Home Working in Switzerland Employment Basics Work-life balance in Switzerland
Last update on September 01, 2020

Women complain of the difficulty of combining motherhood with a career, and as a result, many give up work. In Switzerland, women still tend to look after the house and children while the man is normally the main breadwinner, resulting in a distorted work-life balance in Switzerland.

According to researchers conducting a study into family models for the National Science Foundation, in 2000 the father was the only breadwinner in one-third of families, and in half of all families the father had a full-time job while the mother had a part-time one. In only just over 1% did the partners divide breadwinning, housework, and childcare equally between them.

Women in the workforce in Switzerland

The number of women continuing to work after starting a family increased dramatically during the 1990s, but most of them do so part-time. Among women with children under 15 in 2001, 74 percent were professionally active, although most switched to part-time hours. This compared with only 61 percent in 1991.

Maternity benefits and maternity leave in Switzerland

Until 2005 Switzerland had no obligatory maternity benefit. As of July 1st 2005 working women receive 80 percent of their salary during their 14-week maternity leave. Previously only women lucky enough to work for a socially progressive enterprise continued to receive a salary even while they were on maternity leave (as a rule for no longer than four months), but no employer was bound by law to pay them.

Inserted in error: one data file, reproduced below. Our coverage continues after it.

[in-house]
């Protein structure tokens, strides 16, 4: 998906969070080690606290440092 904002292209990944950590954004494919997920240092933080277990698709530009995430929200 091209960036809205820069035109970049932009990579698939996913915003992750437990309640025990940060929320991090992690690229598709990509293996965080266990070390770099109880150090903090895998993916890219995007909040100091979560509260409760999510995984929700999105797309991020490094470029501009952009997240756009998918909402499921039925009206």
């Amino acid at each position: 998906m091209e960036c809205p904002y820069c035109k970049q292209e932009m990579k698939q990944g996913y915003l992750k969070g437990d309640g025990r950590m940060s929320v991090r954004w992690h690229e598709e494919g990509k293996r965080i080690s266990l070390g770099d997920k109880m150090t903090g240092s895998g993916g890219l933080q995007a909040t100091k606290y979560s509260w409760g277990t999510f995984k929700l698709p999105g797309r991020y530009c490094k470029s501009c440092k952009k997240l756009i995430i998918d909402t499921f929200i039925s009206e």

Child care facilities in Switzerland

Another problem facing women at work is the lack of child care facilities. Places in municipal crèches at prices that parents can afford are in short supply. Prices at private crèches are beyond the reach of many people. However, employers recently made moves towards becoming more family-friendly, since they realize they need to attract women into the workforce.

The Swiss school day does not take working mothers into account. School hours are not universal; children in the same family may have staggered starting and ending times. Swiss schools also have up to two hours off at lunchtime for the children to go home. It is usually possible to arrange for a midday meal for schoolchildren, however.